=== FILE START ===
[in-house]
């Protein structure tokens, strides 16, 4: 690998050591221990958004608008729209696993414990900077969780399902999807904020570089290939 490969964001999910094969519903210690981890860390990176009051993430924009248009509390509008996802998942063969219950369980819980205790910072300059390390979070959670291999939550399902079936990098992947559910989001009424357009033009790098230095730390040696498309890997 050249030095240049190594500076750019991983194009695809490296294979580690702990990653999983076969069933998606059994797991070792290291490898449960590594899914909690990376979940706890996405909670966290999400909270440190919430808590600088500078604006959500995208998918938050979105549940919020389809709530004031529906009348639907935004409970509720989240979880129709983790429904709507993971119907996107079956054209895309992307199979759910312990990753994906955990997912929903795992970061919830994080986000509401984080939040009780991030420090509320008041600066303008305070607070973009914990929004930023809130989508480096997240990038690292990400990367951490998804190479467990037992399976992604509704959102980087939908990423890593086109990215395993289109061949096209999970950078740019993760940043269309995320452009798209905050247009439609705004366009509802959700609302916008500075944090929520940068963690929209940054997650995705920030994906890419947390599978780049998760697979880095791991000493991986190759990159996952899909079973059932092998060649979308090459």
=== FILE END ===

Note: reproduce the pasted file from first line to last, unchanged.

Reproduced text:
[in-house]
């Protein structure tokens, strides 16, 4: 690998050591221990958004608008729209696993414990900077969780399902999807904020570089290939 490969964001999910094969519903210690981890860390990176009051993430924009248009509390509008996802998942063969219950369980819980205790910072300059390390979070959670291999939550399902079936990098992947559910989001009424357009033009790098230095730390040696498309890997 050249030095240049190594500076750019991983194009695809490296294979580690702990990653999983076969069933998606059994797991070792290291490898449960590594899914909690990376979940706890996405909670966290999400909270440190919430808590600088500078604006959500995208998918938050979105549940919020389809709530004031529906009348639907935004409970509720989240979880129709983790429904709507993971119907996107079956054209895309992307199979759910312990990753994906955990997912929903795992970061919830994080986000509401984080939040009780991030420090509320008041600066303008305070607070973009914990929004930023809130989508480096997240990038690292990400990367951490998804190479467990037992399976992604509704959102980087939908990423890593086109990215395993289109061949096209999970950078740019993760940043269309995320452009798209905050247009439609705004366009509802959700609302916008500075944090929520940068963690929209940054997650995705920030994906890419947390599978780049998760697979880095791991000493991986190759990159996952899909079973059932092998060649979308090459």